Net unrealized appreciation (NUA) is one of those lesser-known IRS retirement fund taxation rules. In fact, NUA is really important for people heading towards retirement and planning to take a lump-sum distribution of their company-sponsored stock sharing plan.
What Is Net Unrealized Appreciation?
NUA is the difference between the original value of the stock—its cost basis--and its current price. As such, the NUA is not taxed until you sell the stock and is not subject to a penalty for early withdrawal. Instead, when you sell the stock, the NUA comes under capital gains tax rates, which are lower than regular income taxes. (The cost basis, on the other hand, is subjected to regular taxation.)
How to Qualify For Special Tax Treatment Under NUA
When you distribute the company stock it must be a lump-sum distribution. Lump-sum distribution involves rolling over the employee’s entire account balance and it must be within the calendar year after attaining age 59½ or separation from the company due to death or disability.
Next, the company stock has to be distributed directly from the retirement plan. The NUA rule cannot apply if the stock is converted to cash or rolled over to an IRA. Once the cash enters the IRA it becomes subject to applicable tax rules.
Who Benefits Most From the NUA Rule?
Employees who have large amounts of valuable stock in qualified employee plans can receive significant tax breaks. When it comes time to apply the NUA rule, the taxpayer must report the cost basis of the stock and pay the regular rate. When the NUA stock is sold, the long-term capital gains tax bill becomes due.
An Example Scenario:
You are eligible and ready to take a lump-sum distribution of your stock. Say your stock is worth $150,000. If you rolled that entire amount into an IRA and you were at the 37% tax rate, the federal tax would be $55,500.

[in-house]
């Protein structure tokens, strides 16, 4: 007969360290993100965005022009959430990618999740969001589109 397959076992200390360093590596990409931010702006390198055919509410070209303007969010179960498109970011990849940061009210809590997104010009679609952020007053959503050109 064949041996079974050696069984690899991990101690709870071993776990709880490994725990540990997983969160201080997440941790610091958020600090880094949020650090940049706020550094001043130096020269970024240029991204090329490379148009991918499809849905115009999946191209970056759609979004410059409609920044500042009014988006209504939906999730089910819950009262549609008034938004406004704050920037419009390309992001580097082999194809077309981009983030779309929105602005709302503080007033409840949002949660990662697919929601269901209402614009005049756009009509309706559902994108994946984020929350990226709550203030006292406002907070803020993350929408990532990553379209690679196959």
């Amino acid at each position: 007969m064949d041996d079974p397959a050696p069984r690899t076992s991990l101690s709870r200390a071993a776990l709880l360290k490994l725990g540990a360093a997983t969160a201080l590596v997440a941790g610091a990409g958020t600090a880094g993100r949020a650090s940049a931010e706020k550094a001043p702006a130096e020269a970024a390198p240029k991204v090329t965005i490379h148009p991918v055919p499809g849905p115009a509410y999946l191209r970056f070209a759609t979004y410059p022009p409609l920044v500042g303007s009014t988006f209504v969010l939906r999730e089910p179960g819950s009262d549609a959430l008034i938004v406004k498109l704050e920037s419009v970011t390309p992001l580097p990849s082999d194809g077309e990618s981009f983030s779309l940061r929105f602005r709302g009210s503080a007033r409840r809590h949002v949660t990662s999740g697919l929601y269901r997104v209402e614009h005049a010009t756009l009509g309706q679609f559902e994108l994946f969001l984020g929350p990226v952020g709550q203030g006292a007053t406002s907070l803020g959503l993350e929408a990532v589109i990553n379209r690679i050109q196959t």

On the other hand, taking a lump-sum distribution of the stock would trigger the NUA rule. You would pay two separate tax rates:
- You pay ordinary income tax on the cost basis of the stock ($25,000 in this example). The tax would be $9,250.
- When you decide to sell the stock (immediately or later from a brokerage account), you owe capital gains tax on the overall earnings of the stock—the difference between its original cost and its appreciation.
If you immediately sold those company-sponsored shares, you would pay only 20% capital gains taxes on the remaining earnings. So, tax on the cost basis plus the capital gains tax on the remaining earnings in our example would be $34,250, a savings of over $21,000.
Consult a Financial Advisor About Your Retirement
Like most IRA rules and exemptions, NUA can get a bit complicated in its applications during a down market or when rolling the stock into other taxed brokerage accounts. Chandler & Knowles CPAs are your financial planning experts who can help you make the best decisions on planning a secure retirement future. Contact us today.